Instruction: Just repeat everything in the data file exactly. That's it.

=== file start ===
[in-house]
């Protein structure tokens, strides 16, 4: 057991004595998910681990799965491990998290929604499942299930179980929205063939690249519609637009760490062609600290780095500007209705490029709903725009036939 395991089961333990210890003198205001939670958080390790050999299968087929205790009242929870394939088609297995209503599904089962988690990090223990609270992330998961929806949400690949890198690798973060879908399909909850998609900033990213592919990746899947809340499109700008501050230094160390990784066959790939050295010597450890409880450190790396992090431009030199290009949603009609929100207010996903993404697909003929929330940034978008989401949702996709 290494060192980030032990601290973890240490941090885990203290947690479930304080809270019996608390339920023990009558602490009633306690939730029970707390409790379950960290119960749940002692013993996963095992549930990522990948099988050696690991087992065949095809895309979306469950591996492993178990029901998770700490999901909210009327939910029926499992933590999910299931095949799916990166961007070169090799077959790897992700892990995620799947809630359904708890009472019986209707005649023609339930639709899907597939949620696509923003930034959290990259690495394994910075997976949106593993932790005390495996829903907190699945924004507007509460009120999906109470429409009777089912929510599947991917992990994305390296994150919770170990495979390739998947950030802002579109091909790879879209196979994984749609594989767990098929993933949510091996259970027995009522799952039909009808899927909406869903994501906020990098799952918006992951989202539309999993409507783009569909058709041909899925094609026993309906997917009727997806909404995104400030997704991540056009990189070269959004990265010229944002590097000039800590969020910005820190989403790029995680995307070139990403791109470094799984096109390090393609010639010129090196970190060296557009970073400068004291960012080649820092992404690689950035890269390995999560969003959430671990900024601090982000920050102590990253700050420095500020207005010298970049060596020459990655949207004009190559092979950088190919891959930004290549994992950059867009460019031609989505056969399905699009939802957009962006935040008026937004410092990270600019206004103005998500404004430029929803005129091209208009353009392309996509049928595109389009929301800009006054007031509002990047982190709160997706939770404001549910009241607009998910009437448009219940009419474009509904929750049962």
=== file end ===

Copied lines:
[in-house]
């Protein structure tokens, strides 16, 4: 057991004595998910681990799965491990998290929604499942299930179980929205063939690249519609637009760490062609600290780095500007209705490029709903725009036939 395991089961333990210890003198205001939670958080390790050999299968087929205790009242929870394939088609297995209503599904089962988690990090223990609270992330998961929806949400690949890198690798973060879908399909909850998609900033990213592919990746899947809340499109700008501050230094160390990784066959790939050295010597450890409880450190790396992090431009030199290009949603009609929100207010996903993404697909003929929330940034978008989401949702996709 290494060192980030032990601290973890240490941090885990203290947690479930304080809270019996608390339920023990009558602490009633306690939730029970707390409790379950960290119960749940002692013993996963095992549930990522990948099988050696690991087992065949095809895309979306469950591996492993178990029901998770700490999901909210009327939910029926499992933590999910299931095949799916990166961007070169090799077959790897992700892990995620799947809630359904708890009472019986209707005649023609339930639709899907597939949620696509923003930034959290990259690495394994910075997976949106593993932790005390495996829903907190699945924004507007509460009120999906109470429409009777089912929510599947991917992990994305390296994150919770170990495979390739998947950030802002579109091909790879879209196979994984749609594989767990098929993933949510091996259970027995009522799952039909009808899927909406869903994501906020990098799952918006992951989202539309999993409507783009569909058709041909899925094609026993309906997917009727997806909404995104400030997704991540056009990189070269959004990265010229944002590097000039800590969020910005820190989403790029995680995307070139990403791109470094799984096109390090393609010639010129090196970190060296557009970073400068004291960012080649820092992404690689950035890269390995999560969003959430671990900024601090982000920050102590990253700050420095500020207005010298970049060596020459990655949207004009190559092979950088190919891959930004290549994992950059867009460019031609989505056969399905699009939802957009962006935040008026937004410092990270600019206004103005998500404004430029929803005129091209208009353009392309996509049928595109389009929301800009006054007031509002990047982190709160997706939770404001549910009241607009998910009437448009219940009419474009509904929750049962």